Sarah Krieger a Registered Dietitian's Blog

Registered dietitian nutritionist and past-Media Spokesperson for the Academy of Nutrition and Dietetics,

Baseball Season for Kids = Snack Season

baseball snacksIt’s that time of year: spring! For many families this means baseball season. For Florida families, it is the end of soccer and start-up of baseball or tee-ball or swimming or soccer (again).

As a parent of soccer, baseball and ballet-playing children, I want my kids to perform their best. Performance is best when the child has enough rest at night and nourishing foods and drinks during the day. So why do I see chips, sugar drinks, candy and cupcakes eaten after games? I really don’t get it! Chips and drink boxes are great at the occasional party, but after running around for an hour?

Think about this: If you exercise at a gym, do you see adults eating chips and fruit punch after they get off the elliptical? I don’t think so! They drink water, smoothies or protein/energy bars. So why do our kids eat chips, cookies, cupcakes and sugary drinks after playing a game of soccer?

I have a few theories: 1. Chips, drink boxes and cookies come in individual wrappers=easy

2. Once kids try it, they like it and parents are happy when kids are happy

 3. They know these foods are accepted by other parents as snacks, but many parents want their kids to eat healthier. If we all start to bring more nutrient-rich snacks then we are teaching our kids how to fuel their bodies for life not just today.

So what would be better options for these growing, active, nutrient-craving bodies? How about:

  1. Bananas! This is the favorite among athletes for its easy packaging and easy digestion…both pre and post games. I pair this with low-fat chocolate milk when it is our turn to bring snack. You can buy the 8-ounce milk boxes and chill or a ½ gallon and cups (I prefer this so nothing is wasted). Kids love this post-game snack and it replenishes their muscles, stomach and brains!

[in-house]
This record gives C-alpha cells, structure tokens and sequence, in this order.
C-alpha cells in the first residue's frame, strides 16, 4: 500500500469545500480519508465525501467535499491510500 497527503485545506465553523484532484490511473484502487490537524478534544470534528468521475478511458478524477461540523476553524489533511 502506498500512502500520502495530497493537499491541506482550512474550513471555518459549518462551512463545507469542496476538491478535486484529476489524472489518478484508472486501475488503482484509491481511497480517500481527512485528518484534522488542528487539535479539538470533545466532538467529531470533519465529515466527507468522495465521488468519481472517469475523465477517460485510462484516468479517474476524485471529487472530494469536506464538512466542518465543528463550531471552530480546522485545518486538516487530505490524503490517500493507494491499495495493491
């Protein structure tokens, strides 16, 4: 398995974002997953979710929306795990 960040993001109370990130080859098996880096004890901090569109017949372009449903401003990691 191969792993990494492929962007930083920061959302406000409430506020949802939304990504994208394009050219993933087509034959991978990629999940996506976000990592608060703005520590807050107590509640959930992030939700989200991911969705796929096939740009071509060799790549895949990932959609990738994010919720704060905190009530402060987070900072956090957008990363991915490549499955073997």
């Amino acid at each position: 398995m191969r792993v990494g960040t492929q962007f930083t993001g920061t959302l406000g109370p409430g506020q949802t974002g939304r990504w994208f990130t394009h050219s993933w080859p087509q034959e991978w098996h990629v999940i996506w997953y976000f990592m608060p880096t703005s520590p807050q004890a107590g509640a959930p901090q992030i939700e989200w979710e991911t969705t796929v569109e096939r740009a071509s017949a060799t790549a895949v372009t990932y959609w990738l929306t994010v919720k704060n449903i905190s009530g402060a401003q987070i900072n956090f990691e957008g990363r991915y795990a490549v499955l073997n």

2. Fresh orange slices: yes, this needs to be sliced before the game, but it is easier for the kids to eat. Again, great with chocolate milk.
  3. Low-fat cheese sticks and apple slices.
  4. Washed grapes and strawberries.
  5. Graham or animal crackers and low-fat milk.
  6. Yogurt sticks or individual cups of yogurt…but don’t forget the spoons. Since you have spoons, you could also bring applesauce cups.
  7. Water, water, water. Skip the sports (sugar) drinks. They are not any better than fruit punch.

Whether you secretly have the Olympics in mind for your children or just want them to be active and learn a sport, you want your children to fuel their bodies to play their best, right? Don’t be afraid that kids won’t eat it or will demand chips…you just might be surprised how well they respond to nutritious snacks. Now get it out there and have fun!

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Sarah Krieger, a Registered and Licensed Dietitian

Provide in person individual assessments in Saint Petersburg Florida area. Services include Nutrition Assessments, one-time or on-going personal chef service, Pregnancy Consulting: Weight Control and Healthy Eating When you’re Pregnant, Remote Nutritional Consulting, Lap Band Surgery Consultation, Nutrition Education to groups or any age, Training Videos, Media Interview for print, live and taped media..